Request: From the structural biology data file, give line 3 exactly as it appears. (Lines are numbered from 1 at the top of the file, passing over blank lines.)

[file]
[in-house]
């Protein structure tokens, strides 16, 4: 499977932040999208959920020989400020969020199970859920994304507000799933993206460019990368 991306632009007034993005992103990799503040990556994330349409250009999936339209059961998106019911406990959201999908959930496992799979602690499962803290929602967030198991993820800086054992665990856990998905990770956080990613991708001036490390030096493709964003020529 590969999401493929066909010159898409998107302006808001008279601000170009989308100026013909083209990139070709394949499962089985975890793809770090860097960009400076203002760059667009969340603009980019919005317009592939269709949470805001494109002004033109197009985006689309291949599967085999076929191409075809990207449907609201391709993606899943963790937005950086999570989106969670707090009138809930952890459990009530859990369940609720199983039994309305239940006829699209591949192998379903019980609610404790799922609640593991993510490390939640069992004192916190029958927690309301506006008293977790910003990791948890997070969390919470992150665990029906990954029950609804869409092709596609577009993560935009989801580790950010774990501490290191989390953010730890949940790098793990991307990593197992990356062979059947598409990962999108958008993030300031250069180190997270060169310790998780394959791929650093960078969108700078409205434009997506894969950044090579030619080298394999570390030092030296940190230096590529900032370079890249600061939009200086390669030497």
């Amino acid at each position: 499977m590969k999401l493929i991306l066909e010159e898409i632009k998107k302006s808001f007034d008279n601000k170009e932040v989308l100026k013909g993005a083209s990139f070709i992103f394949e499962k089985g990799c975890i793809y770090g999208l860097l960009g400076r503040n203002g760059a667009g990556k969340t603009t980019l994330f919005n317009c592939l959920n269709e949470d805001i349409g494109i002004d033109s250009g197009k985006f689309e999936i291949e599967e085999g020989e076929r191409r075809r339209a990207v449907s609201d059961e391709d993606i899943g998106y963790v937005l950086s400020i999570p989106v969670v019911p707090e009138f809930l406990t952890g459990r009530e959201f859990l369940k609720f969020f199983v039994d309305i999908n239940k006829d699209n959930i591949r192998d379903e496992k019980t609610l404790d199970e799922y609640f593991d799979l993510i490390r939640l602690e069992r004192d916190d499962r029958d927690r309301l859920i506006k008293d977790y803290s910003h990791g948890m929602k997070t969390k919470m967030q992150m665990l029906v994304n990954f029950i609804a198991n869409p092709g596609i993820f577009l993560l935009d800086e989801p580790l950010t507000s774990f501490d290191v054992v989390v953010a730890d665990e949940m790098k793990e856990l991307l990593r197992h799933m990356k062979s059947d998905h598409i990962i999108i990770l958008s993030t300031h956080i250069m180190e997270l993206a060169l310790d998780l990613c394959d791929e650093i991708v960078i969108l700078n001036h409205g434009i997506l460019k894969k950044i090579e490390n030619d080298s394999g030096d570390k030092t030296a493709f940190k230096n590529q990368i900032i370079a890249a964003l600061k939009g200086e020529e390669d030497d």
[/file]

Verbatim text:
């Amino acid at each position: 499977m590969k999401l493929i991306l066909e010159e898409i632009k998107k302006s808001f007034d008279n601000k170009e932040v989308l100026k013909g993005a083209s990139f070709i992103f394949e499962k089985g990799c975890i793809y770090g999208l860097l960009g400076r503040n203002g760059a667009g990556k969340t603009t980019l994330f919005n317009c592939l959920n269709e949470d805001i349409g494109i002004d033109s250009g197009k985006f689309e999936i291949e599967e085999g020989e076929r191409r075809r339209a990207v449907s609201d059961e391709d993606i899943g998106y963790v937005l950086s400020i999570p989106v969670v019911p707090e009138f809930l406990t952890g459990r009530e959201f859990l369940k609720f969020f199983v039994d309305i999908n239940k006829d699209n959930i591949r192998d379903e496992k019980t609610l404790d199970e799922y609640f593991d799979l993510i490390r939640l602690e069992r004192d916190d499962r029958d927690r309301l859920i506006k008293d977790y803290s910003h990791g948890m929602k997070t969390k919470m967030q992150m665990l029906v994304n990954f029950i609804a198991n869409p092709g596609i993820f577009l993560l935009d800086e989801p580790l950010t507000s774990f501490d290191v054992v989390v953010a730890d665990e949940m790098k793990e856990l991307l990593r197992h799933m990356k062979s059947d998905h598409i990962i999108i990770l958008s993030t300031h956080i250069m180190e997270l993206a060169l310790d998780l990613c394959d791929e650093i991708v960078i969108l700078n001036h409205g434009i997506l460019k894969k950044i090579e490390n030619d080298s394999g030096d570390k030092t030296a493709f940190k230096n590529q990368i900032i370079a890249a964003l600061k939009g200086e020529e390669d030497d």